Friday, July 8, 2016


Something quite strange is going on in financial markets, the strangest being the direction and level of interest rates. For decades, when there was risk on the horizon it was often caused by rising rates and dropping stock prices. These days stocks drop when interest rates drop, now below zero in many countries except North America. This is most likely a result of too much cash in circulation, as the rich keep getting richer and corporations hoard cash. This too is quite strange because too much cash in the system used to mean higher inflation. No sign of that either. Japan in fact has been in deflation for more than twenty years. Only place inflation is showing up is the playground of the rich; fancy cars and multimillion dollar homes are in short supply, great demand and exploding prices. Thankfully, bananas still sell for $0.57 a lb.

There is considerable consensus that interest rates will be lower for longer or as some say zero for ever. But as we have known in the past consensus is a dangerous thing in stock markets. A few positive gestures from Europe or China and all of this may become a faint memory as are the so many apparent catastrophe we have faced over the few decades let alone this century.

The bottom line for investors is where can you get some return on your money with less risk? Bank accounts or bonds will not do, now or in the near future. Even if there were some positive economic numbers over the next few quarters the best you can hope for will be 2% or 3%. Yet there are corporations with stable balance sheet and reasonable future such as telephone companies, utilities and banks paying more than 4% to 5% yields. And our favourite preferred shares have few takers. Sure, in a sell off such as we just saw when UK decided to leave the EU, prices of even such dividend paying stocks drop. But with no alternatives, they bounce right back. One day this may not happen but for now trillions of dollars need some return and they have no place to go.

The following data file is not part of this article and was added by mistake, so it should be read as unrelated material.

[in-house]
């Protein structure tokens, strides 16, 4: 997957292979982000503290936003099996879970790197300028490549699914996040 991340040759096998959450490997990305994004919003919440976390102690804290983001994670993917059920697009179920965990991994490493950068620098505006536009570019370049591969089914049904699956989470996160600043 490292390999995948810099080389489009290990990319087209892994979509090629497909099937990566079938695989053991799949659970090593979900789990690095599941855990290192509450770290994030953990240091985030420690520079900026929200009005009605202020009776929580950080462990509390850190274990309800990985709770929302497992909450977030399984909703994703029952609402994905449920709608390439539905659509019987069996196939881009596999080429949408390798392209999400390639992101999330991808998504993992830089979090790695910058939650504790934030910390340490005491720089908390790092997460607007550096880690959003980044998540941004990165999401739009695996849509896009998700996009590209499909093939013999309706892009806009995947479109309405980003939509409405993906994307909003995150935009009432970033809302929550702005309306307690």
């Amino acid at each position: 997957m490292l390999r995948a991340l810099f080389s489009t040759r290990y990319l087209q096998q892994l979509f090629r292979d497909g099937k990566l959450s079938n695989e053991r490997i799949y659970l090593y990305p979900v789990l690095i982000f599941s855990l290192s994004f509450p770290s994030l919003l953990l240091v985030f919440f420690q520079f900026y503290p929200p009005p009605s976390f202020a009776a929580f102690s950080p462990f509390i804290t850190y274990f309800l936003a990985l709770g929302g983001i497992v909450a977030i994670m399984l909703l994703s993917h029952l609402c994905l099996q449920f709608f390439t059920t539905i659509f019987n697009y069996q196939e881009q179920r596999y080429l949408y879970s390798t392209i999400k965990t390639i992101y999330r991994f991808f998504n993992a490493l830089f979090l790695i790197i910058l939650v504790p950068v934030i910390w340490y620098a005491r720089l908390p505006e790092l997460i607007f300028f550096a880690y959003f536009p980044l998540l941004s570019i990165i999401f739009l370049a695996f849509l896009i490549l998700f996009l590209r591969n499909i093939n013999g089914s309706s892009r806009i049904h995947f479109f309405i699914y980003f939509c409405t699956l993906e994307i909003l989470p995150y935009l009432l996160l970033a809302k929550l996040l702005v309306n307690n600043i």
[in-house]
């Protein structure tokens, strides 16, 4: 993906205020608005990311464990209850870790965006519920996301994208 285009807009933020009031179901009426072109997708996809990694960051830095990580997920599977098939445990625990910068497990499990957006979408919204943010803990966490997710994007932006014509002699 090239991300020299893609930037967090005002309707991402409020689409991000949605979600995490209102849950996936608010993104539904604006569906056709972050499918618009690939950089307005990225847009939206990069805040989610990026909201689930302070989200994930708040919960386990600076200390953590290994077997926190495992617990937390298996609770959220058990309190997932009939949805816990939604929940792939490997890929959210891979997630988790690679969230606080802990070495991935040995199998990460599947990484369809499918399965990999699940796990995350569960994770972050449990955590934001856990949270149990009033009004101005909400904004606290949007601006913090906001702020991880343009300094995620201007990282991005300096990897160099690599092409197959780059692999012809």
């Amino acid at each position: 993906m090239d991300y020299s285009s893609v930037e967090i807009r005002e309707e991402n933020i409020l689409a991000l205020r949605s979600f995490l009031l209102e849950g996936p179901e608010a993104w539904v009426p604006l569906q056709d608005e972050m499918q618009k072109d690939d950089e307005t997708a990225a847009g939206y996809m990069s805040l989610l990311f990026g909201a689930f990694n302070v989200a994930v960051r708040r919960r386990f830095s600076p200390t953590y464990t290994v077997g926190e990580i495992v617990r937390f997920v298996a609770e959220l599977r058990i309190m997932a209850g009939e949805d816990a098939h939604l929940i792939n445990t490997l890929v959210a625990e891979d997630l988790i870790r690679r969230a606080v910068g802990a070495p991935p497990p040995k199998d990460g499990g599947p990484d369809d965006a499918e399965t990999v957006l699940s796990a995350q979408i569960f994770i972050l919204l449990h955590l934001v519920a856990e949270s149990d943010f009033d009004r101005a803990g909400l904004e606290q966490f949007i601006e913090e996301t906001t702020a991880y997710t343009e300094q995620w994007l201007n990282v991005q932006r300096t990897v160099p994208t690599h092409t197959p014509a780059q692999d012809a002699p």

In Canadian funds, Canadian stock market has kept its gains with a total return of 9.6% year to date but due to a fast snap back of C$, a US market portfolio of S&P 500 stocks returned a -4.2%. Much of Canadian market performance is due to superior returns from energy and gold sectors.Unfortunately we are not in these sectors and do not plan to be there due to very high volatility and unreliability of performance.
Blue line in the chart below is the gold sector, beige energy and black TSX which includes the two. Without these two sectors, TSX would have been much worse than the reported 9.6%.

We do not see any need to change our strategy at this time although we are very cognizant of changing forces. 

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